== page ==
Monkey
Your joking correct? You have enough experience to wire in a temp outlet but not enough to know how to tap one already there??

I'm outta this thread.. too much..
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Old 05-14-2012, 02:37 PM   #47
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Originally Posted by acampingwewillgo View Post
Furthermore.......whats ludacris is the thought that hooking up three wires (ground wire to ground lug, neutral wire to neutral lug and Hot wire to breaker) is somehow more difficult or dangerous than playing around with an inside outlet or trying to imagine what adaptor might work with an existing dryer outelt without having the slightest clue as to how this dryer outet is wired in the first place. Seriously, talk about ladacris!
EXACTLY why it shouldn't have even been mentioned! Not enough experience for EITHER way..
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Old 05-14-2012, 02:42 PM   #48
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If you have an electrician that you know, ask him/her if they could make up a "special cable and receptical that would pull one leg of the 30 amp from the dryer outlet to power your moho. It can be done, but since you are asking here, you may not feel comfortable in making such a cable. If you explain to the electrician what you are up against, he can make what you need to be powered and safe, not the best way to do this, but it appears you are limited in your options. Other option would be to have an electrician install the proper 30 amp outlet at DW's Mom's house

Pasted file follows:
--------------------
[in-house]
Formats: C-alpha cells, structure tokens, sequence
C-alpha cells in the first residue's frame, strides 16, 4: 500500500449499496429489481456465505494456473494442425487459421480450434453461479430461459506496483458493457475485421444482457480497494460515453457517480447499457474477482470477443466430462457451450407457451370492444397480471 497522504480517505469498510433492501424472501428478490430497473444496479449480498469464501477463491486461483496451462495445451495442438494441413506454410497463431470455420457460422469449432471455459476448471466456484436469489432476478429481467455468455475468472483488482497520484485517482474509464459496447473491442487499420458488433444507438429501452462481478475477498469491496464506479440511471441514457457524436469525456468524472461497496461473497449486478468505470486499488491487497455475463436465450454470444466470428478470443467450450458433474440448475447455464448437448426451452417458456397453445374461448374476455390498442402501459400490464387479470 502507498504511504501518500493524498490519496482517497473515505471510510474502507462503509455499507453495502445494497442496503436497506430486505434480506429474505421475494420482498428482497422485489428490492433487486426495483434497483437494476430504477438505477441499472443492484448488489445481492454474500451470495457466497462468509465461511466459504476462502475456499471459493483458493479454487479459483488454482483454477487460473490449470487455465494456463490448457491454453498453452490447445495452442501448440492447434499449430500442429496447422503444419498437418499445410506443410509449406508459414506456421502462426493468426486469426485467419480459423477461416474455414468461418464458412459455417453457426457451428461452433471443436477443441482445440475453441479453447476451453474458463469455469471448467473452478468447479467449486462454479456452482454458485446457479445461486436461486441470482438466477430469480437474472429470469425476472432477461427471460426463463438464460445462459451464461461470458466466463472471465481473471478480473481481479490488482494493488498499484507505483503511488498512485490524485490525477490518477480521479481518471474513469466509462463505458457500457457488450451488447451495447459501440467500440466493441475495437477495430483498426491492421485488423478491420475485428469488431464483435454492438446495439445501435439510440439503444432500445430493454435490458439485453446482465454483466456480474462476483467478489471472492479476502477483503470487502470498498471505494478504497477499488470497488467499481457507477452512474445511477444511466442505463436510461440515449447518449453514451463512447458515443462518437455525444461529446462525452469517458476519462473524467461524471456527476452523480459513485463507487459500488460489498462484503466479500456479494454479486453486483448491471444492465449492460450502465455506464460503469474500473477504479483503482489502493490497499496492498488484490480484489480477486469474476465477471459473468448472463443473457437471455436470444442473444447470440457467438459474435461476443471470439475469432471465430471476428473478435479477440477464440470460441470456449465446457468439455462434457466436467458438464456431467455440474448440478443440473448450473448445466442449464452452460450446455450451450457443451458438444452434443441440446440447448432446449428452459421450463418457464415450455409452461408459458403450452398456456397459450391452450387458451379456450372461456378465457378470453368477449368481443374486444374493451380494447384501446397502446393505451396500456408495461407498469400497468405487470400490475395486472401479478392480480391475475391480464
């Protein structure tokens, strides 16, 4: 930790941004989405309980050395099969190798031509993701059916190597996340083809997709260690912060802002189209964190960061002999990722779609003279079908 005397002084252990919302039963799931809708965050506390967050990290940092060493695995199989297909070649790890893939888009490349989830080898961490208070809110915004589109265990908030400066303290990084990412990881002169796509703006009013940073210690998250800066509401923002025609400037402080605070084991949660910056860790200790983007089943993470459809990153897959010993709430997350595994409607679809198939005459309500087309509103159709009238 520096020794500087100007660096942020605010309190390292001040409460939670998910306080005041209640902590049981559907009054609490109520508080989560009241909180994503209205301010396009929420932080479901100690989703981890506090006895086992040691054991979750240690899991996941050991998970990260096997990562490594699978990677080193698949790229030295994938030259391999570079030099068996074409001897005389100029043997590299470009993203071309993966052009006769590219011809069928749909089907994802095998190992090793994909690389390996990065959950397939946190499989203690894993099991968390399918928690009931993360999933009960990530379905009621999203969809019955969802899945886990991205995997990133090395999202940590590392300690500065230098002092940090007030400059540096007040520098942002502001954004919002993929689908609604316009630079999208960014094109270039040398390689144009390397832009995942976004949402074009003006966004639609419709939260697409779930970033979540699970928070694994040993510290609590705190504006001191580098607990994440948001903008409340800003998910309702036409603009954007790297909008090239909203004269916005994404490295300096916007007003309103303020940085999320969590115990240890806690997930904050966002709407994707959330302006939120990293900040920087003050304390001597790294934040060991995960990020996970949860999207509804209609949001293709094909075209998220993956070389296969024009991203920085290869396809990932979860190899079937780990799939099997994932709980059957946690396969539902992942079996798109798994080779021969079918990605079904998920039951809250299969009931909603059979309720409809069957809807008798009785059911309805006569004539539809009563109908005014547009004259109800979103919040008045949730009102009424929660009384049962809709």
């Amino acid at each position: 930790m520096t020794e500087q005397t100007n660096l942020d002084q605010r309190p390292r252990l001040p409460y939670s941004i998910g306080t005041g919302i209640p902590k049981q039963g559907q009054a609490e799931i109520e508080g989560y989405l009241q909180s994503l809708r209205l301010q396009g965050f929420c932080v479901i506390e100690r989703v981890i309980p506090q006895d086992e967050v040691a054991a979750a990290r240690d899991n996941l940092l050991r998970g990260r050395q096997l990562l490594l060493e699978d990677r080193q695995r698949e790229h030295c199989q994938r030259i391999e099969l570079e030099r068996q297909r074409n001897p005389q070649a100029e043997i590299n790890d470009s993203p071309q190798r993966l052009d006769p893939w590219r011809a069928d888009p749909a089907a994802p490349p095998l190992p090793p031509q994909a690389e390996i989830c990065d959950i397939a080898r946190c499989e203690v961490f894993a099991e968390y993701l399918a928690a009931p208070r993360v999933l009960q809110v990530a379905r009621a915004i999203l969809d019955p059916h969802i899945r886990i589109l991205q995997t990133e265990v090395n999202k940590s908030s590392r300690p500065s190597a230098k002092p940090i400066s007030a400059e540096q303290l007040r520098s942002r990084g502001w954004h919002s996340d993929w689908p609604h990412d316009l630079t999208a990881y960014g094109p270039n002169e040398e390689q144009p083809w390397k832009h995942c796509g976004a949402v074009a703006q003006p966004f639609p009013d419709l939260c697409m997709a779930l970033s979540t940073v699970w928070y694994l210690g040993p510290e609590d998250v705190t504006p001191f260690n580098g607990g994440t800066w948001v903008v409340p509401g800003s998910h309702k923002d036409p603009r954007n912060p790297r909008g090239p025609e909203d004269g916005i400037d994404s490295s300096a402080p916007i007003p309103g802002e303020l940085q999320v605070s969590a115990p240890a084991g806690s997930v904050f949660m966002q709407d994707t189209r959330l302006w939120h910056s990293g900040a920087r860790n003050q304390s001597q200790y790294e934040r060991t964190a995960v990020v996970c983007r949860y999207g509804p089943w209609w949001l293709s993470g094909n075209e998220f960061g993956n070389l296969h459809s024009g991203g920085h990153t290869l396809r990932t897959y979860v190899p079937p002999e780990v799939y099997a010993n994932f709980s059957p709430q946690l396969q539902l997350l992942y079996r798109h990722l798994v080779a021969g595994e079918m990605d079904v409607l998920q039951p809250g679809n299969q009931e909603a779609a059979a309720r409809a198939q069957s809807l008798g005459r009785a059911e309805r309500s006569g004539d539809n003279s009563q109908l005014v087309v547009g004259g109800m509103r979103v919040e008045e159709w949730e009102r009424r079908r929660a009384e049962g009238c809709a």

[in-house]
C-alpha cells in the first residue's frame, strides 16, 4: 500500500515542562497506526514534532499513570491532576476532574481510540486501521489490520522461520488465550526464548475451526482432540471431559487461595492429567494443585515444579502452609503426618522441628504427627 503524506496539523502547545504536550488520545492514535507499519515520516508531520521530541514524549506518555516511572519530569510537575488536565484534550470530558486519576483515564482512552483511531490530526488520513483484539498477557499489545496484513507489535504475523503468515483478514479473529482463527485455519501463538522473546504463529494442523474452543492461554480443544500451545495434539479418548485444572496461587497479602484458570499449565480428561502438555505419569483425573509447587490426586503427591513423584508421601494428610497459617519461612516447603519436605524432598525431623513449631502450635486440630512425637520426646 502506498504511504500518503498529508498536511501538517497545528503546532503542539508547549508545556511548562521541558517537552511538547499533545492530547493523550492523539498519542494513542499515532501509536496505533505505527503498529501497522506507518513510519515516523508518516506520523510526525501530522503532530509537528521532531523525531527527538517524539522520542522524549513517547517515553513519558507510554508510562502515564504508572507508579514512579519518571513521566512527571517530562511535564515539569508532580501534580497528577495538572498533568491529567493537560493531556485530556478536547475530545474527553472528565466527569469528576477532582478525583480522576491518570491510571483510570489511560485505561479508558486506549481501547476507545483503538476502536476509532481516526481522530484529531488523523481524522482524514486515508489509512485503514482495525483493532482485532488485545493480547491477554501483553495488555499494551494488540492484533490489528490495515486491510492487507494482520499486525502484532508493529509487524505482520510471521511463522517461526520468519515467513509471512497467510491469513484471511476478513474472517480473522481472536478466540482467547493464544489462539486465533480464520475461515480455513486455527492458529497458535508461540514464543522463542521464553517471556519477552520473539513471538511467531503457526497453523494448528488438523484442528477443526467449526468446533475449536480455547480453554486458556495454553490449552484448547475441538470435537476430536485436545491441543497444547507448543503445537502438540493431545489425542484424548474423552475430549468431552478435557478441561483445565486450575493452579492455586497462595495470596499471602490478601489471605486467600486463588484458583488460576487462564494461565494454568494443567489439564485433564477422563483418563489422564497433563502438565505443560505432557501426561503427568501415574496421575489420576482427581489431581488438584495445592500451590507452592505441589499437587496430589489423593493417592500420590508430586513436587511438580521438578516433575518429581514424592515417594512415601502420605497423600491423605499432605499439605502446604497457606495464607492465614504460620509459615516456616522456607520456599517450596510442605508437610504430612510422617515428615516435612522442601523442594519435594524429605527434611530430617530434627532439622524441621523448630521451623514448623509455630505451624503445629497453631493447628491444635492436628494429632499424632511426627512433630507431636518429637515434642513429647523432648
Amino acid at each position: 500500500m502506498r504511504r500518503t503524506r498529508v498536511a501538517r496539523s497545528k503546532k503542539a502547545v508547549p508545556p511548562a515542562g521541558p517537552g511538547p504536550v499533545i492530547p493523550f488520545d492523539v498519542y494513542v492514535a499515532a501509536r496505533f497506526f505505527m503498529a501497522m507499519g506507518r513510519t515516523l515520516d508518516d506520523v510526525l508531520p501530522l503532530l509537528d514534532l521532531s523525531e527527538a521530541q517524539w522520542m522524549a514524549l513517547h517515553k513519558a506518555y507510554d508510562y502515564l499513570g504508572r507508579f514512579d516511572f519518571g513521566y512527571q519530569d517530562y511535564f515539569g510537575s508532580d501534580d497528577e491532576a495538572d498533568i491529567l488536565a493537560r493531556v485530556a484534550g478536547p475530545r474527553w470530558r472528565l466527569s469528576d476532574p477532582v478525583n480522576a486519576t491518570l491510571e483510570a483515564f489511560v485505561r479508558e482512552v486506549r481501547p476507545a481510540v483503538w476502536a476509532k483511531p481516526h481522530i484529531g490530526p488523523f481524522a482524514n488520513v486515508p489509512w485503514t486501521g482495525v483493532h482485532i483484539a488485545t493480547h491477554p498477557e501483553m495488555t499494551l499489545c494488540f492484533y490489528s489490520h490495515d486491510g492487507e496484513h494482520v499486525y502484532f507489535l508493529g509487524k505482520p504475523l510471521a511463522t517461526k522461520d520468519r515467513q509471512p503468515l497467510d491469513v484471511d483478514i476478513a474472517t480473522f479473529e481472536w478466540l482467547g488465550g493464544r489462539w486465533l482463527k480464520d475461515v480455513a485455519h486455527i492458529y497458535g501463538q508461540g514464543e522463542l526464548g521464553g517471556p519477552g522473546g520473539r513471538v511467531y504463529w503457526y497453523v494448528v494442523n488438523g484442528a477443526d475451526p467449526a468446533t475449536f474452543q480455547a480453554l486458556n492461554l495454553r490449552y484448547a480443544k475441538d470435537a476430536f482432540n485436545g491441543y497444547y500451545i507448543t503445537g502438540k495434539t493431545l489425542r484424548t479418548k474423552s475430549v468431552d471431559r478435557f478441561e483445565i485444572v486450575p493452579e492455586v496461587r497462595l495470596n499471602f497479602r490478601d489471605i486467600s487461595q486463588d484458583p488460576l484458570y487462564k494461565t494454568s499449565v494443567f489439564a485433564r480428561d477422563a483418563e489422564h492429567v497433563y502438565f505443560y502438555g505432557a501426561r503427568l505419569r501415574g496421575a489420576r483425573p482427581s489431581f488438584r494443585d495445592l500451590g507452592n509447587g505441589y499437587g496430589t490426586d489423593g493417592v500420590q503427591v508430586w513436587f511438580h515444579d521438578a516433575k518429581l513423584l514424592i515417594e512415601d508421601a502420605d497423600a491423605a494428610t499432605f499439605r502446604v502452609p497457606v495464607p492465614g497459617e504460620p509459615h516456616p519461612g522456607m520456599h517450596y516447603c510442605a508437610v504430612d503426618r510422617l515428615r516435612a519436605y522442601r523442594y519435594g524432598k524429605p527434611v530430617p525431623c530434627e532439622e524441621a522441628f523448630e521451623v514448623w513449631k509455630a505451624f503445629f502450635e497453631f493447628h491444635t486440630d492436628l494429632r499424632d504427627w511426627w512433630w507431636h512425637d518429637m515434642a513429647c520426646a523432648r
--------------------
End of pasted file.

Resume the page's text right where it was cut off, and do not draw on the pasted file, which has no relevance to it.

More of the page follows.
That is your answer. And why you should get an electrician to make it for you. Make it absolutely and positively clear to the electrician, that even though the 30amp plug "sort of" looks like it's 220V make it positively clear that its an RV plug (by code) and that the RV 30amp plug is - by code - ONLY 120V and ONLY 120V and ONLY 120v and that is by code. Yes, even qualified electricians make that mistake. They don't typically see this thing that is somewhat uniquely an RV 30amp plug.

Instead of making the adapter in the quoted post, you might actually just have the electrician wire an RV 30amp plug next to the dryer plug. And again, make sure they wire it per code at 120V.
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Old 05-14-2012, 03:03 PM   #49
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Originally Posted by acampingwewillgo

I think the OP answered your question...and Yes, I do have the experience and if you think this idea is so far off , I guess you have never worked in construction where a temporary power source is preferrable over plugging your power tools into a residence's outside outlet. The fact is that MOST DIY'ers would have NO issue with doing this! IMHO